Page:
The Dog Ate My Homework and Other White Lies People Tell.

From padding expense accounts to pilfering paperclips, more and more often employees feel entitled to get a “little extra” from their employers. Short of watching every person every minute, there is no way of measuring how often white lies are told or petty theft occurs in the workplace.

If, like Pinocchio’s nose, each lie became immediately apparent in a person’s profile, business owners could easily weed out employees who cheat and deceive. So, how can an employer predict who might be prone to “borrow” a few dollars, take advantage of sick days, or even surf the Net to find the next job while still on your clock?

Background checks catch a very small percentage of the “white lie club” because the majority of employees who steal—68.6 percent—have no prior criminal record. It’s the apparently honest employee who typically commits this sort of soft deceit.

Most people think of themselves as trustworthy. Others may disagree. Research shows that people lie in one-fourth of their daily social interactions with 91 percent of those surveyed saying they lie routinely about matters they consider trivial. (Source: The book The Day America Told the Truth) One out of every four adults in the United States may lie to get ahead. Ninety-three percent of Americans admit to lying at work. Most of us lie an average of three times a day, about as often as we eat

Where does this behavior start? Apparently at home and long before a person joins the workforce. Twenty percent of parents polled by U.S. News and World Report think it’s appropriate to do their children’s homework. Twenty-five percent of adults think lying is all right if it helps you get ahead.

In a 2003 Josephson Institute of Ethics survey of 12,000 American high school students, 74 percent admitted to cheating on an exam at least once in the past year. Thirty-eight percent of respondents say they stole from a store in the past year. Those who say they would be willing to lie to get a good job jumped from 11 percent from 2000 to 2002, according to study results.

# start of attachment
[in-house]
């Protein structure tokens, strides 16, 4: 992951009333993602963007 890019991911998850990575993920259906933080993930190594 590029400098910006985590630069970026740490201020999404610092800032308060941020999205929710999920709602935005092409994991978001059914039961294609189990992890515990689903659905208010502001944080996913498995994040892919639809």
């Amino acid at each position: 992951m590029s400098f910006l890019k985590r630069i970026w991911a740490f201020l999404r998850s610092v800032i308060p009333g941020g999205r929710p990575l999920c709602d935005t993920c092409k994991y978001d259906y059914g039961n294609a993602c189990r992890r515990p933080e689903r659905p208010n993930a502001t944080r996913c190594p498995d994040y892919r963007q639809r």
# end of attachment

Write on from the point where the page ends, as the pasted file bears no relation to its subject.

There is light on the horizon: Eighty-four percent of students agreed with the statement: “My parents want me to do the ethically right thing, no matter what the cost.”

What can an employer do to take advantage of this hopeful statistic? Consider using the newest generation of personality tests for pre-employment screening. These tests gauge what hourly employees consider good and bad workplace behavior and what path an executive, professional or manager might take when forced to choose between right and wrong. Although an effective screen, these tests may not be enough to filter all bad behavior traits. That is where a skilled interviewer can make the critical difference. By asking behavioral and situation-based questions, this interviewer can expose the “little devil” in all of us and cut though the magnetism of a suave and debonair candidate before bad behavior later on repulses him. 

Hire employees with good dogs … those that don’t eat homework. Even more important, hire employees whose ethics match those of your business. For more informationb about the CandidClues, a cost-effective, entry-level honesty and integrity test, click here.

This article originally appeared in The Total View, a weekly online newsletter that focuses on hiring, management and retention strategies. The Total View is written and published by Ira S. Wolfe, president of Success Performance Solutions and is distributed with permission by The Chrysalis Corporation. Subscribe for FREE to The Total View by typing your e-mail address in the newsletter sign-up box on the right side of this page.
 
 

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